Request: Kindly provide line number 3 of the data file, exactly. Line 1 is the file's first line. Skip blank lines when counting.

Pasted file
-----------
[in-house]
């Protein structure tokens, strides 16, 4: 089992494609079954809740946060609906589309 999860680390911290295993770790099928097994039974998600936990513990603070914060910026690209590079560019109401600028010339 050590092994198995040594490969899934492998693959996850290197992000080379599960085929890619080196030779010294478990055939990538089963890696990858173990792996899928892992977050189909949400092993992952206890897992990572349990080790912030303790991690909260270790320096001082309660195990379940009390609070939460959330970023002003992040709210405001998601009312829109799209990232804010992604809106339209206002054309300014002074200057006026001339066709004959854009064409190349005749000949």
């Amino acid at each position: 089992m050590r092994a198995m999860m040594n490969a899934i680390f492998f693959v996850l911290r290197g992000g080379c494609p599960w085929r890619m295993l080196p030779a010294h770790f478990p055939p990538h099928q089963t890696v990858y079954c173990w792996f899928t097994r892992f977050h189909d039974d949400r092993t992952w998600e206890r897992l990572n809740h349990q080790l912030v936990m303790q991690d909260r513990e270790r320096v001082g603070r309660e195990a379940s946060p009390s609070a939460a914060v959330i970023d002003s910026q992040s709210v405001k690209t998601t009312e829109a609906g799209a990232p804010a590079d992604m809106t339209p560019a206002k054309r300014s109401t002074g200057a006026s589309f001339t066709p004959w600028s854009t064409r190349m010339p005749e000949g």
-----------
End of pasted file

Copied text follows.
């Amino acid at each position: 089992m050590r092994a198995m999860m040594n490969a899934i680390f492998f693959v996850l911290r290197g992000g080379c494609p599960w085929r890619m295993l080196p030779a010294h770790f478990p055939p990538h099928q089963t890696v990858y079954c173990w792996f899928t097994r892992f977050h189909d039974d949400r092993t992952w998600e206890r897992l990572n809740h349990q080790l912030v936990m303790q991690d909260r513990e270790r320096v001082g603070r309660e195990a379940s946060p009390s609070a939460a914060v959330i970023d002003s910026q992040s709210v405001k690209t998601t009312e829109a609906g799209a990232p804010a590079d992604m809106t339209p560019a206002k054309r300014s109401t002074g200057a006026s589309f001339t066709p004959w600028s854009t064409r190349m010339p005749e000949g």